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Posted on 13 March 2020

Power meets Precision

 

 

 

The PX8000 Precision Power Scope is a mixture of power-analyzer and oscilloscope

DLM4000, WT3000, DL850E – Yokogawa’s last year’s developments focused on power measurement in a special way. The new Power Scope PX8000 is supposed to fill a gap in this power measurement solution as it combines power-analyzer and oscilloscope functions.

By Marisa Robles Consée, Corresponding Editor; Bodo’s Power Systems

Johann Mathä considers the PX8000 “a logical consequence of Yokogawa’s measurement roadmap”. Yokogawa Germany’s Marketing Manager elaborates: “We have pulled together power meter and oscilloscope functions into a hybrid instrument, because we believe that this is needed to deal with a growing number of designs that either have to meet increasingly stringent energy-usage regulations or deal with often unpredictable renewable-energy systems.” The PX8000 precisely captures voltage and current waveforms and may be suitable for various applications and solutions for a wide range of emerging power measurement challenges. “With the launch of this instrument, R&D professionals need no longer compromise on the need for high-accuracy time-based power measurement – something that conventional power analyzers and oscilloscopes were never designed to meet”, Mathä states.

The power analyzer PX8000 pulls in scope functions for energy-saving designs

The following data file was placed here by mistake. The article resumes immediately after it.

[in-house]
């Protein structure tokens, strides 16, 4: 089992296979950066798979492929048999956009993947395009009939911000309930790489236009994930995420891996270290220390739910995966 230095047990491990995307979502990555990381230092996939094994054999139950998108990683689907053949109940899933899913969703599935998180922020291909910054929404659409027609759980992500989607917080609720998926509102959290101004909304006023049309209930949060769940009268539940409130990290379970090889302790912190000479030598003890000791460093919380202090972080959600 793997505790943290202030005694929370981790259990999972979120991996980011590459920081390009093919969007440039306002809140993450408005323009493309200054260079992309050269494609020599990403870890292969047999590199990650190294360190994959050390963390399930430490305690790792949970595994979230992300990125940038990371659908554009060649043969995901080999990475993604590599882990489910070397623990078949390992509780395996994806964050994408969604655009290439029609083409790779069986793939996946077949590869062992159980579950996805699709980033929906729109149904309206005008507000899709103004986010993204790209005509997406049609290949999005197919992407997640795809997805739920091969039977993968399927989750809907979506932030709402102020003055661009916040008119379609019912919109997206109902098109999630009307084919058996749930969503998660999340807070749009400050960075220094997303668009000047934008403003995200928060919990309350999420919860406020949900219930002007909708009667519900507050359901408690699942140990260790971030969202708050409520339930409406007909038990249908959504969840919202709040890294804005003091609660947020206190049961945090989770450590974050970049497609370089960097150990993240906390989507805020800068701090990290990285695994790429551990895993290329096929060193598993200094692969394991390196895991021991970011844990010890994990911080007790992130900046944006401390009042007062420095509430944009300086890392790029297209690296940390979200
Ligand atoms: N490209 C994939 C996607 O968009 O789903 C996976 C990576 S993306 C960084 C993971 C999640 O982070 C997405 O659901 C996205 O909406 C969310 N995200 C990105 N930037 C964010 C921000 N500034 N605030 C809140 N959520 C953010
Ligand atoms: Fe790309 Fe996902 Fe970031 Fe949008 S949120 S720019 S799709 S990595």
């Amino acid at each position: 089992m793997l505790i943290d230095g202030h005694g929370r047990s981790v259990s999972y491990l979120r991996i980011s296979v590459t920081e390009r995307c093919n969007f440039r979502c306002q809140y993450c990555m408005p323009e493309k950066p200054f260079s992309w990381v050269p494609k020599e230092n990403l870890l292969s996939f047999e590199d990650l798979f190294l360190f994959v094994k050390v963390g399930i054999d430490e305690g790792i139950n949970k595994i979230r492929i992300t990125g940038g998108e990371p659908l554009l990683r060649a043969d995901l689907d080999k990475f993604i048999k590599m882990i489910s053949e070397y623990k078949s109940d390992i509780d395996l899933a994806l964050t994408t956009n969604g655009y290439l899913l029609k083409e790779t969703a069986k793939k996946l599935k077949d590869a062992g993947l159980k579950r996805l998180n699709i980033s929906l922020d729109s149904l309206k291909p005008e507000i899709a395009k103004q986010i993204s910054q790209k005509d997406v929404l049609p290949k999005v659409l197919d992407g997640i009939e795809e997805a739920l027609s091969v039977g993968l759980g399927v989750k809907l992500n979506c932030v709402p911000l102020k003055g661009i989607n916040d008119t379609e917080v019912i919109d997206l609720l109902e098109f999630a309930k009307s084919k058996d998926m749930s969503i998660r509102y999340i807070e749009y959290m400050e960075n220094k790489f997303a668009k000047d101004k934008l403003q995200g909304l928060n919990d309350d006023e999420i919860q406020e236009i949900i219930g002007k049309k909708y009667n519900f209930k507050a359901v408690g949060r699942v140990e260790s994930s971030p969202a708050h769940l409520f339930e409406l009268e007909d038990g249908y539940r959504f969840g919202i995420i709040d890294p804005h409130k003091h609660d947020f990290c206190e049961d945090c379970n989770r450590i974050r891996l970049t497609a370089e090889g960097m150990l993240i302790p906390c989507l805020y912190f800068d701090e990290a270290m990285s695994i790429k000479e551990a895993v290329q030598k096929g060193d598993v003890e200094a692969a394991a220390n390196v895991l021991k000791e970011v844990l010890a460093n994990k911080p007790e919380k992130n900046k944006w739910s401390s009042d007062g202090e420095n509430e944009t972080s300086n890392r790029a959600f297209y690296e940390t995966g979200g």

PX8000: Packed like a digital oscilloscope

The PX8000 is packed like a digital oscilloscope and has 12 bit resolution with 100 MSample/s sampling and 20 MHz bandwidth. This means that it can be used for accurate measurement of inverter pulse shapes, which can then be used to fine-tune inverter efficiency. A choice of input modules covers voltage, current, and sensor measurements at voltages up to 1000 VRMS and currents up to 5 ARMS (higher values are possible with external current sensors), with a basic accuracy of ±0.1% of reading.

The PX8000 has built-in functions for the direct calculation of derived parameters, such as RMS and mean power values, to enable the identification of cycle-by-cycle trends. It also supports the capture of power waveforms over specific periods of time through the definition of start and stop “cursors.” This is particularly useful for the examination of transient phenomena and the design of periodically controlled equipment. To ensure that such equipment complies with energy standards, it is vital to measure power consumption across a range of modes, from “sleep” to full activity and all the transient states in between.

The PX8000 is the new fl agship product for Yokogawa’s range of industryproven power analyzers

Fast shifts between operating modes